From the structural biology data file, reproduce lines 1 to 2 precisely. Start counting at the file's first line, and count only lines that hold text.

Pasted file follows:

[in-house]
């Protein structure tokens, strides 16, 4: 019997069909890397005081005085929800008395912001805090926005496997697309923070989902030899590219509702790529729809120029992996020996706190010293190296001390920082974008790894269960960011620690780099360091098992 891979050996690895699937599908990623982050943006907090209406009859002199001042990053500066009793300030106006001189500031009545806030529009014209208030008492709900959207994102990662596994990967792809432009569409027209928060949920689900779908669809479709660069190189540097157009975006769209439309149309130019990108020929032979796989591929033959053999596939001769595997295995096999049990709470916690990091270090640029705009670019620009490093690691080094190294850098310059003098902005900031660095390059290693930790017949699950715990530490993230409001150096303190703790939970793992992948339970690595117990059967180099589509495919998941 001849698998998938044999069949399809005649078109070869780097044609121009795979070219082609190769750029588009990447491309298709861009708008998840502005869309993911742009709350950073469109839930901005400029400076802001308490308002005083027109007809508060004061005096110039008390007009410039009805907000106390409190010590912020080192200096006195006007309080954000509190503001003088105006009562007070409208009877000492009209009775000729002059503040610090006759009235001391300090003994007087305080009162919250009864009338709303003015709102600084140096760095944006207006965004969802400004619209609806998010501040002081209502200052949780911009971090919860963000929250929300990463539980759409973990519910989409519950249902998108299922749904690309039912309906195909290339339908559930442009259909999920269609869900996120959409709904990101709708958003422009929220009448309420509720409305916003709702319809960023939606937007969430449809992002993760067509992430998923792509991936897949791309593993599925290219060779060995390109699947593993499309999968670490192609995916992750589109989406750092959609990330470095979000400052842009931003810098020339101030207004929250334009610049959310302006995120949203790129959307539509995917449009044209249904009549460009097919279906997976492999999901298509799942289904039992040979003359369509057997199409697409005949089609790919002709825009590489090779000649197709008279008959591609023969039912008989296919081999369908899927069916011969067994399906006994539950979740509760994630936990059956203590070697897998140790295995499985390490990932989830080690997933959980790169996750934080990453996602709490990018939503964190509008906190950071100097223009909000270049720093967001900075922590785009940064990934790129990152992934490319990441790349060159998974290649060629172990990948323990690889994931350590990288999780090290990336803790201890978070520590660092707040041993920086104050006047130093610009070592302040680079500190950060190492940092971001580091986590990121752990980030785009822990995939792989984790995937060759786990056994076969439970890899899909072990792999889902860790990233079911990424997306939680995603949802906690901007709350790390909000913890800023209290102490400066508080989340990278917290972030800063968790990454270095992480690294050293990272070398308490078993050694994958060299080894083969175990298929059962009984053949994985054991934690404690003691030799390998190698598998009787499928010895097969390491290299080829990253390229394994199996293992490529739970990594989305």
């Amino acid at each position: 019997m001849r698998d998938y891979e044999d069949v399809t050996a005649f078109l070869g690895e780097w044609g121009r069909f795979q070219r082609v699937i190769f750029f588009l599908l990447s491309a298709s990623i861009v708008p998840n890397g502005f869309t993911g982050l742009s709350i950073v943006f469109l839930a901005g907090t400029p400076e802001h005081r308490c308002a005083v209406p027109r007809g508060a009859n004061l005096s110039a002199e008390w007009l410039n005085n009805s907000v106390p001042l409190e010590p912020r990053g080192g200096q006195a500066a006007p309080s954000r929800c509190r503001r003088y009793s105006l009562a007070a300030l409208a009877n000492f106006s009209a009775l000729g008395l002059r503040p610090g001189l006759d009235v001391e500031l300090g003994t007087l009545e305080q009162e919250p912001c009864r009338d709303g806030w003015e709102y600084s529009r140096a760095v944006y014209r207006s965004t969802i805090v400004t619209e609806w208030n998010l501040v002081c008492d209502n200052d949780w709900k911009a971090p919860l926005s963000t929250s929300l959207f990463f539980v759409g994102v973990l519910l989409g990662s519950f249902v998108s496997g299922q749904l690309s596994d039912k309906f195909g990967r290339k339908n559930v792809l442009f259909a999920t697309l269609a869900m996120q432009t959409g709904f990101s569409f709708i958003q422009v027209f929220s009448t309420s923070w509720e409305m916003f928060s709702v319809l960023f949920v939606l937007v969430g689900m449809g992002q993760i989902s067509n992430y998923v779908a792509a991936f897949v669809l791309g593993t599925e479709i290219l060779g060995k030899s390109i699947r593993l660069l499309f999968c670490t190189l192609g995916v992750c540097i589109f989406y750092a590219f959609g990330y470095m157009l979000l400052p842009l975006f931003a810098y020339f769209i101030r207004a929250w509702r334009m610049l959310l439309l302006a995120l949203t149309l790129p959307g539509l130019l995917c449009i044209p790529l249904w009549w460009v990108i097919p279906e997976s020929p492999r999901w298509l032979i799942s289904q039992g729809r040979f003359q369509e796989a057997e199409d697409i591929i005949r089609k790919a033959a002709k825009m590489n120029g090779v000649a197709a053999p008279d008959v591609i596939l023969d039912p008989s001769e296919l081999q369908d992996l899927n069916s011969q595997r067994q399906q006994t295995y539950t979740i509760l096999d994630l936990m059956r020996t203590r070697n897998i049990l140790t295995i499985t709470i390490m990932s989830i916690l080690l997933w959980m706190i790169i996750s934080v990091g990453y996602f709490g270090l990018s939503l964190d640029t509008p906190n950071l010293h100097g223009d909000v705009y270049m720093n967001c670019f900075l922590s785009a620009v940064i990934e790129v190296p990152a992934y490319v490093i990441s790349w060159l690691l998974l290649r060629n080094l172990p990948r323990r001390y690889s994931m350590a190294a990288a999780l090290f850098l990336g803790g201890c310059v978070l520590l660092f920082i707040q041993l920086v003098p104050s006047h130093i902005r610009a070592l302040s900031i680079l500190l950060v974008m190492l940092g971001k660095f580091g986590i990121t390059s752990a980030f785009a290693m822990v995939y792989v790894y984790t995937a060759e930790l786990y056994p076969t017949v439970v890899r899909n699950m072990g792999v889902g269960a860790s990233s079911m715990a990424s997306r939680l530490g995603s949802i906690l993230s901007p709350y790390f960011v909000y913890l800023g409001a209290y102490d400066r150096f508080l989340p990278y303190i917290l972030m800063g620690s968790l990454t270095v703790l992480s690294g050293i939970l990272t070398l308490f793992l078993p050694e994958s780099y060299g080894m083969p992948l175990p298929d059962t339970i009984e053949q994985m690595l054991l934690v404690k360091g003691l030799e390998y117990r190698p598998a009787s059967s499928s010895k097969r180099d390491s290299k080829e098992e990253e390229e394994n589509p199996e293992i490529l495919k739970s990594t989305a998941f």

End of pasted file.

[in-house]
């Protein structure tokens, strides 16, 4: 019997069909890397005081005085929800008395912001805090926005496997697309923070989902030899590219509702790529729809120029992996020996706190010293190296001390920082974008790894269960960011620690780099360091098992 891979050996690895699937599908990623982050943006907090209406009859002199001042990053500066009793300030106006001189500031009545806030529009014209208030008492709900959207994102990662596994990967792809432009569409027209928060949920689900779908669809479709660069190189540097157009975006769209439309149309130019990108020929032979796989591929033959053999596939001769595997295995096999049990709470916690990091270090640029705009670019620009490093690691080094190294850098310059003098902005900031660095390059290693930790017949699950715990530490993230409001150096303190703790939970793992992948339970690595117990059967180099589509495919998941 001849698998998938044999069949399809005649078109070869780097044609121009795979070219082609190769750029588009990447491309298709861009708008998840502005869309993911742009709350950073469109839930901005400029400076802001308490308002005083027109007809508060004061005096110039008390007009410039009805907000106390409190010590912020080192200096006195006007309080954000509190503001003088105006009562007070409208009877000492009209009775000729002059503040610090006759009235001391300090003994007087305080009162919250009864009338709303003015709102600084140096760095944006207006965004969802400004619209609806998010501040002081209502200052949780911009971090919860963000929250929300990463539980759409973990519910989409519950249902998108299922749904690309039912309906195909290339339908559930442009259909999920269609869900996120959409709904990101709708958003422009929220009448309420509720409305916003709702319809960023939606937007969430449809992002993760067509992430998923792509991936897949791309593993599925290219060779060995390109699947593993499309999968670490192609995916992750589109989406750092959609990330470095979000400052842009931003810098020339101030207004929250334009610049959310302006995120949203790129959307539509995917449009044209249904009549460009097919279906997976492999999901298509799942289904039992040979003359369509057997199409697409005949089609790919002709825009590489090779000649197709008279008959591609023969039912008989296919081999369908899927069916011969067994399906006994539950979740509760994630936990059956203590070697897998140790295995499985390490990932989830080690997933959980790169996750934080990453996602709490990018939503964190509008906190950071100097223009909000270049720093967001900075922590785009940064990934790129990152992934490319990441790349060159998974290649060629172990990948323990690889994931350590990288999780090290990336803790201890978070520590660092707040041993920086104050006047130093610009070592302040680079500190950060190492940092971001580091986590990121752990980030785009822990995939792989984790995937060759786990056994076969439970890899899909072990792999889902860790990233079911990424997306939680995603949802906690901007709350790390909000913890800023209290102490400066508080989340990278917290972030800063968790990454270095992480690294050293990272070398308490078993050694994958060299080894083969175990298929059962009984053949994985054991934690404690003691030799390998190698598998009787499928010895097969390491290299080829990253390229394994199996293992490529739970990594989305």